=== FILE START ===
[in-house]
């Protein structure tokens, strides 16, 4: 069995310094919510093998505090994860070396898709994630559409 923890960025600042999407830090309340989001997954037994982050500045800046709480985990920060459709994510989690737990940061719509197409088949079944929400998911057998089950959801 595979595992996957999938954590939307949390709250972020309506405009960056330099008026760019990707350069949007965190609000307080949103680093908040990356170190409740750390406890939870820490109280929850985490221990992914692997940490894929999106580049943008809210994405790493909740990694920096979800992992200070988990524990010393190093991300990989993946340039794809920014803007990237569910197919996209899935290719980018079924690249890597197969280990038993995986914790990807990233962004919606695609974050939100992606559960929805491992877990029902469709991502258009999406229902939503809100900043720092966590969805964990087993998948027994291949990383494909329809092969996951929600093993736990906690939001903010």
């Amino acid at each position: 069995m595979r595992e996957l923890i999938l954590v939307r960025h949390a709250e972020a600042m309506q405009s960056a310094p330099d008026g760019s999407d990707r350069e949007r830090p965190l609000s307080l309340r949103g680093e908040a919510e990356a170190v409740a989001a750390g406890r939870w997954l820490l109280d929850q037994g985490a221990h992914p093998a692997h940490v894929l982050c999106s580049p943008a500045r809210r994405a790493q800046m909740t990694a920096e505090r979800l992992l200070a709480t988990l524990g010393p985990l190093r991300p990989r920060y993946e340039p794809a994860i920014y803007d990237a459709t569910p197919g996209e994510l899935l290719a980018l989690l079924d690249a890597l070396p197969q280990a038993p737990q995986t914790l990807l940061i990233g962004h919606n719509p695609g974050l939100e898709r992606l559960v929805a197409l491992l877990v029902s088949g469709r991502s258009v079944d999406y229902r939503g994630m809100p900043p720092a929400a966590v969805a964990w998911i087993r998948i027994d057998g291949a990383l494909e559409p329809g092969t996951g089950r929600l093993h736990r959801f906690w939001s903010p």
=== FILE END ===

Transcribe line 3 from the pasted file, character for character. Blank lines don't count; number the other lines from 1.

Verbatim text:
């Amino acid at each position: 069995m595979r595992e996957l923890i999938l954590v939307r960025h949390a709250e972020a600042m309506q405009s960056a310094p330099d008026g760019s999407d990707r350069e949007r830090p965190l609000s307080l309340r949103g680093e908040a919510e990356a170190v409740a989001a750390g406890r939870w997954l820490l109280d929850q037994g985490a221990h992914p093998a692997h940490v894929l982050c999106s580049p943008a500045r809210r994405a790493q800046m909740t990694a920096e505090r979800l992992l200070a709480t988990l524990g010393p985990l190093r991300p990989r920060y993946e340039p794809a994860i920014y803007d990237a459709t569910p197919g996209e994510l899935l290719a980018l989690l079924d690249a890597l070396p197969q280990a038993p737990q995986t914790l990807l940061i990233g962004h919606n719509p695609g974050l939100e898709r992606l559960v929805a197409l491992l877990v029902s088949g469709r991502s258009v079944d999406y229902r939503g994630m809100p900043p720092a929400a966590v969805a964990w998911i087993r998948i027994d057998g291949a990383l494909e559409p329809g092969t996951g089950r929600l093993h736990r959801f906690w939001s903010p």